• by allaunjsilverfox2 (882195) on Monday September 09, 2013 @09:35AM (#44796637) Homepage Journal

    Maybe modern ones, but if you go back a few generations your chances of it existing drop drastically. so what you do for high security....

    1 - rely on OLDER hardware. Stuff from before the past two administrations would have a significantly higher chance of not having government back doors. Clinton era computers to start with.

    2 - use a completely different architecture. ARM is your best friend here or SPARC. The chances of SPARC having this are insanely small

    3 - Get processors from your countries "enemy" Russians dont use Intel processors for their KGB and Government operations. If they did they would be the biggest morons on the planet. Find out what they use and try to source them through the black or grey market channels.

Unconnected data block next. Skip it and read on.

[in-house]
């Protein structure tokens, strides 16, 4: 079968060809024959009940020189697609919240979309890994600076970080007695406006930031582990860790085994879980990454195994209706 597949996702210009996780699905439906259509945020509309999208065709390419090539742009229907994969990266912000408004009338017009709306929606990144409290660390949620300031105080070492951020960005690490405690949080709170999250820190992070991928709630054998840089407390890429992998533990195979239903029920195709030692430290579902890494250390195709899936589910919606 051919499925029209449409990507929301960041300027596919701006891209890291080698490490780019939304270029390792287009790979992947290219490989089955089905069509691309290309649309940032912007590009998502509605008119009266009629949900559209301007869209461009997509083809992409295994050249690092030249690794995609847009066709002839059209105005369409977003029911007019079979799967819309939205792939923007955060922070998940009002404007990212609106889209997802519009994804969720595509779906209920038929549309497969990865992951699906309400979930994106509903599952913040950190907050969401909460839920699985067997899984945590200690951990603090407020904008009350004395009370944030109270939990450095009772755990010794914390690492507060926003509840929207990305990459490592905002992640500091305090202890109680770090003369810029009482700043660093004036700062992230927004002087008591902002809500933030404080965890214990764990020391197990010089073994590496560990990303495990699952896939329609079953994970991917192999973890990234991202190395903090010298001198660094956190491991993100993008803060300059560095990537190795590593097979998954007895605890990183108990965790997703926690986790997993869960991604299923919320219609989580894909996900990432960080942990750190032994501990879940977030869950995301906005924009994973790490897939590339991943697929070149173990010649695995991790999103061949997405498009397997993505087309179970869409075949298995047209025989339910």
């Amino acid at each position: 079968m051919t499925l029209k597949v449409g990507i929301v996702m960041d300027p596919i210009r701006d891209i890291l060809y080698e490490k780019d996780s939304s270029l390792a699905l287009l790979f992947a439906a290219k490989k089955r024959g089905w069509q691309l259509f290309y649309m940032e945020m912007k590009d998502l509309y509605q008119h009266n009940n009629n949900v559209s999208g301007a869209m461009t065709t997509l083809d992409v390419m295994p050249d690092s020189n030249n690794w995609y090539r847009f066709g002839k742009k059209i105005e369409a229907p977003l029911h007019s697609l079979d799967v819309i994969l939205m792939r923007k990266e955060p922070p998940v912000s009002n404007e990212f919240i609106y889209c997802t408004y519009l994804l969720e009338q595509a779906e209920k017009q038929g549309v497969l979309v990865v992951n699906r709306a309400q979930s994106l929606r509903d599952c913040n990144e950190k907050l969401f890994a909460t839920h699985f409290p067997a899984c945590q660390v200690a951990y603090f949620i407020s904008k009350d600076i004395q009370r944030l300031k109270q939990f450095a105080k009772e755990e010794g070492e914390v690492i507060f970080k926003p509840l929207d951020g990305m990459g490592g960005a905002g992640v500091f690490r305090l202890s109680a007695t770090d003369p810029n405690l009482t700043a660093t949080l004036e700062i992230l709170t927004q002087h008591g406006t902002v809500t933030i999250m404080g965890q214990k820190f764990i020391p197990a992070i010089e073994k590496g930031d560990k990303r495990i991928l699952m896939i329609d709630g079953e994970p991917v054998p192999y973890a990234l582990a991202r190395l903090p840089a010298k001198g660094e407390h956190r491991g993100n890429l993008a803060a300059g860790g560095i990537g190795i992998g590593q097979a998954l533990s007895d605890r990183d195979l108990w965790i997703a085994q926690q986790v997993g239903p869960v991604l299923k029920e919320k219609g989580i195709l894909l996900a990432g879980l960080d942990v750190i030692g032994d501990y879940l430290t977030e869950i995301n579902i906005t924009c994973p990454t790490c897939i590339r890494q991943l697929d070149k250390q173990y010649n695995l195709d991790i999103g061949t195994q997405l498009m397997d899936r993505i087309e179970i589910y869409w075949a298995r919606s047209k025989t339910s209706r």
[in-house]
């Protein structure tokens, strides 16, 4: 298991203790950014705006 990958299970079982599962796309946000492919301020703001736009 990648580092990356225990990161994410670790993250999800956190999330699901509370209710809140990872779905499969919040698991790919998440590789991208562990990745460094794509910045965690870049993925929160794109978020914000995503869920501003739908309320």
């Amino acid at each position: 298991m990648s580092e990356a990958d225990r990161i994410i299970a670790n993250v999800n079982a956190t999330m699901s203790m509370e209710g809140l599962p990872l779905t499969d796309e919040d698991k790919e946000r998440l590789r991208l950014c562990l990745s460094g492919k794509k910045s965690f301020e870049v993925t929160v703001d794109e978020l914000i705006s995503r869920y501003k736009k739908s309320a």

Welcome to the new world of underground computer science. Oh and keep your mouths shut. Don't do stupid shit like bragging as to what you have and where you got it. I'd say "hack the planet" but the safest thing is to go off the net and transfer data via offline means for the highest security.

    You forgot a 4th option. If you were TRULY paranoid, you could write your own CPU and emulate in a FPGA. You would also have to design the fpga on a wire wrapped CPU, which would suck, but it's possible.